Emissions pricing, ‘complementary policies’ and ‘direct action’ in the Australian electricity supply sector: ‘lock-in’ and investment

In Australia, carbon emissions pricing is politically contentious. The current Labor government has implemented such a scheme, but the Liberal National Party (LNP) opposition has pledged to repeal the scheme should it be elected. This article accepts the well-established position of emissions pricing as the core and least-cost approach to reducing greenhouse gas emissions. Its main focus is on examining and rebutting some recent LNP arguments to the contrary, notably in regard to the electricity sector under Australian conditions. In so doing, the article considers the problem of ‘locked-in’ carbon-intensive generating capacity, as highlighted by the IEA. As such, it focusses on use of price signals to reduce carbon intensity of electricity generation and also examines the role of passed-on price in encouraging end-use savings of electricity, including more energy-efficient end-use. Both of these mechanisms can be reinforced by well-designed ‘complementary policies’. These two examples of the price mechanism’s effectiveness demonstrate longer run impacts of prices and price expectations on investment decisions. This emphasis is appropriate given the context of catastrophic climate change as a long run phenomenon, albeit one also requiring urgent mitigating action in the shorter run.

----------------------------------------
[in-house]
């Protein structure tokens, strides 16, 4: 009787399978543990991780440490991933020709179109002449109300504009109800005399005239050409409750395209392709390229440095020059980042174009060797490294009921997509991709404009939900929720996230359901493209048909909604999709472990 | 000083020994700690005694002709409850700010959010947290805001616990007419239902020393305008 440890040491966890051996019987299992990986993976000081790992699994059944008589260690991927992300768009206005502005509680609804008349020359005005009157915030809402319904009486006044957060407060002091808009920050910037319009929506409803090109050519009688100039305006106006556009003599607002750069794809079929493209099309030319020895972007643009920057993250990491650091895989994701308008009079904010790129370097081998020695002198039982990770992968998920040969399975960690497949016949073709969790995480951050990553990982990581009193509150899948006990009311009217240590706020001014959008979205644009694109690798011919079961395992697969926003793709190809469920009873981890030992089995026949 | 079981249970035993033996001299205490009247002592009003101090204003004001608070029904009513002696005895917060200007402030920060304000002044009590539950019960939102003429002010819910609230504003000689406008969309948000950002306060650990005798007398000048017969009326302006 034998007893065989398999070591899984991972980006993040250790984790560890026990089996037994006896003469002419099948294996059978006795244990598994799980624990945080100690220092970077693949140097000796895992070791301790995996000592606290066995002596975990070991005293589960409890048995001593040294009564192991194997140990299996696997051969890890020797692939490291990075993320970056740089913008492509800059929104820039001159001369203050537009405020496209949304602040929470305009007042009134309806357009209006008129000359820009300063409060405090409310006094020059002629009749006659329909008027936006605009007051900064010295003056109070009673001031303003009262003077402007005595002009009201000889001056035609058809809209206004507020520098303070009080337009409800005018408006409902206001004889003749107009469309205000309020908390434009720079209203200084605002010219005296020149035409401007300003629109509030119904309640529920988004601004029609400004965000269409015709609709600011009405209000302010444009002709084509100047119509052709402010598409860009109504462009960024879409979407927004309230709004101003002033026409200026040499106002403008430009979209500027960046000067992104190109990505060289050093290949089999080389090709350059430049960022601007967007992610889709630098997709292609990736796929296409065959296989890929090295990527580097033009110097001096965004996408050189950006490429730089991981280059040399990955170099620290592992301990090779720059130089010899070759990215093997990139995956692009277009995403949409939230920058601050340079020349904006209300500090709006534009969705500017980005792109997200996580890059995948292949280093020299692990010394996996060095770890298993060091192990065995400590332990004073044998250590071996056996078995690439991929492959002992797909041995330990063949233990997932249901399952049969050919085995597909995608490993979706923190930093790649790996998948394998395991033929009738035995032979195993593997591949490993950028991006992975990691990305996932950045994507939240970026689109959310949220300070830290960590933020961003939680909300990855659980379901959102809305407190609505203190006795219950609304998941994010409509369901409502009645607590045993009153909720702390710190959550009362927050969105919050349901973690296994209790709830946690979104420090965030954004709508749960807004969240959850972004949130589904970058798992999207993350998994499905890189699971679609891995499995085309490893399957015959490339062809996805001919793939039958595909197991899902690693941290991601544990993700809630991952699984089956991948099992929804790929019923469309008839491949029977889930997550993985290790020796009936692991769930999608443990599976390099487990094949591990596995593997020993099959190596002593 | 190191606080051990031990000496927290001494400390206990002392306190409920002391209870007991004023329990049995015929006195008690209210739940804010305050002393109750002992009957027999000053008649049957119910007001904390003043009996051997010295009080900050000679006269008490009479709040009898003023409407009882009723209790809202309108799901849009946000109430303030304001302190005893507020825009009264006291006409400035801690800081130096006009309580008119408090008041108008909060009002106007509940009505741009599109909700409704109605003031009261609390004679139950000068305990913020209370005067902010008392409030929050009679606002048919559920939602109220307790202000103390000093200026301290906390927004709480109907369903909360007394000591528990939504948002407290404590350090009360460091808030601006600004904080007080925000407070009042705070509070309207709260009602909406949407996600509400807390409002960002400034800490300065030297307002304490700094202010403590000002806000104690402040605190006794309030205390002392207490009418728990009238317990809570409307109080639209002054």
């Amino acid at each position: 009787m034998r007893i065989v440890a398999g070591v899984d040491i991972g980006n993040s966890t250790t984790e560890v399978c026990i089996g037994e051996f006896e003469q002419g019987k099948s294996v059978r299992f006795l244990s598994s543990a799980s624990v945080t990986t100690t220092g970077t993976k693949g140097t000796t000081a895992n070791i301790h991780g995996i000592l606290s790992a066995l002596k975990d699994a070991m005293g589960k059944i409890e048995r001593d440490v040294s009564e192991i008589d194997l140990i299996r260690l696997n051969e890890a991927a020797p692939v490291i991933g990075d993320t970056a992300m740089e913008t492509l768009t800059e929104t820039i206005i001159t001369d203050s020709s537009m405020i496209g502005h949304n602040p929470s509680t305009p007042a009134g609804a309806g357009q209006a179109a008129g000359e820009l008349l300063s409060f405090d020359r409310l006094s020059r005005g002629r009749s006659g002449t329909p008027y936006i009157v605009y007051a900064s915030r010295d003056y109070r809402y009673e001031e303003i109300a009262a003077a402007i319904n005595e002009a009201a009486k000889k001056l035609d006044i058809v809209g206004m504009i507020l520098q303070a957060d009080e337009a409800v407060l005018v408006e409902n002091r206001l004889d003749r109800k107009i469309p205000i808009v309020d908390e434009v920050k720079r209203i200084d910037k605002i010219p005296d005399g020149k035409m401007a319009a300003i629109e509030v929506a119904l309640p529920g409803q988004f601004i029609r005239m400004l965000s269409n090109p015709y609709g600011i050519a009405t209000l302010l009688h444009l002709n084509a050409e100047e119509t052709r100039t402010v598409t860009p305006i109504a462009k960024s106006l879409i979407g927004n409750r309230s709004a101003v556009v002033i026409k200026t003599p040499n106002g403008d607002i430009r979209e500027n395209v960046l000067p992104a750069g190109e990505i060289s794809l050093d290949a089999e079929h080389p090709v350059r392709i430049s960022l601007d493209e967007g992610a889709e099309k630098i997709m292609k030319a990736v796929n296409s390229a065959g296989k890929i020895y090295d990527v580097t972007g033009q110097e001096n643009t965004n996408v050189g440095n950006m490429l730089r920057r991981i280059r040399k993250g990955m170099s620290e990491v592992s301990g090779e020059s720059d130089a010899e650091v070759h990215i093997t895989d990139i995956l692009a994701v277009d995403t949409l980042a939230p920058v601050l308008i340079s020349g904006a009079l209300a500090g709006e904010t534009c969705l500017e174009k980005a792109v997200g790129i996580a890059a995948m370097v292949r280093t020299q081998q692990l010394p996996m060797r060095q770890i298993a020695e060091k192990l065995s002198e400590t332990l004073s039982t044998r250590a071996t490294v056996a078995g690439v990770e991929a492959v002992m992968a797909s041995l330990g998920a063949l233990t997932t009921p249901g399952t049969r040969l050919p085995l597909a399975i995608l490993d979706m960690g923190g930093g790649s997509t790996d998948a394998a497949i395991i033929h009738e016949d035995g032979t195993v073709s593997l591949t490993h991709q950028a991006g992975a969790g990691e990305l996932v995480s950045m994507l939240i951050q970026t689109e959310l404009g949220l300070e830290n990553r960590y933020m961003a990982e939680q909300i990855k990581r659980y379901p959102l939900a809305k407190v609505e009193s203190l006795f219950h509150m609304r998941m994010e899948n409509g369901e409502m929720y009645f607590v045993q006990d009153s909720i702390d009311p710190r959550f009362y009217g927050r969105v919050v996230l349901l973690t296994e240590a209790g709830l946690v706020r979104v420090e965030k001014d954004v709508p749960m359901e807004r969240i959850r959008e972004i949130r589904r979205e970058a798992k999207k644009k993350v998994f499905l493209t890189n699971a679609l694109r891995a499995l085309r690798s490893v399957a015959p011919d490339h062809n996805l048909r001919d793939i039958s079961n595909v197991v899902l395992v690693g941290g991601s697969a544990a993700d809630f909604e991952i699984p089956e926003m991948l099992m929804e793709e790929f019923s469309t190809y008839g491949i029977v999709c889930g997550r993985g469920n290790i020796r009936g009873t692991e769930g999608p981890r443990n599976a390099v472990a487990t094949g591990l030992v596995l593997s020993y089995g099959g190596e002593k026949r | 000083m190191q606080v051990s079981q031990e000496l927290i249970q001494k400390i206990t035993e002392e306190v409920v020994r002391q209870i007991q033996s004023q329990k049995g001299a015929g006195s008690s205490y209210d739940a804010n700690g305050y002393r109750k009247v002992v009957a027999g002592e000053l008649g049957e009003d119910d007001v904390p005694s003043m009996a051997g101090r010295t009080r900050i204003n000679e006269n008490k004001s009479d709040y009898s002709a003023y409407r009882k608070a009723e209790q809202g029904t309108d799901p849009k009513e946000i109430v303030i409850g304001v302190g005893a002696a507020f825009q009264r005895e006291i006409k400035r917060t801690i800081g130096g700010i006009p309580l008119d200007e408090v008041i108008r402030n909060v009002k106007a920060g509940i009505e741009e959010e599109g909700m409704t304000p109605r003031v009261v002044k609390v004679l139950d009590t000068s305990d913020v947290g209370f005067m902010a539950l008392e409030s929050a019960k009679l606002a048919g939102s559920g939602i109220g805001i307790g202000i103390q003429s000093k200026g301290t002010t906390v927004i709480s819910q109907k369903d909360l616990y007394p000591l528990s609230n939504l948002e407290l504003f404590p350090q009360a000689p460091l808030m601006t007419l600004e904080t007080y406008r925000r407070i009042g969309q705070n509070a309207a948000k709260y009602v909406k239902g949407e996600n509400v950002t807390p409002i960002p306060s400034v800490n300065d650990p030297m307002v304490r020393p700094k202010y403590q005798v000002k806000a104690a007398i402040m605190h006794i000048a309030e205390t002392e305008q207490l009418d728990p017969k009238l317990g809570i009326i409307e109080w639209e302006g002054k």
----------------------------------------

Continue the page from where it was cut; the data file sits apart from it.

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Working or Discussion Paper
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JEL Codes:
D62; D81; E27; H23; L71; L94; P46; Q41; Q42; Q54; Q58

 Record created 2017-04-01, last modified 2020-10-28

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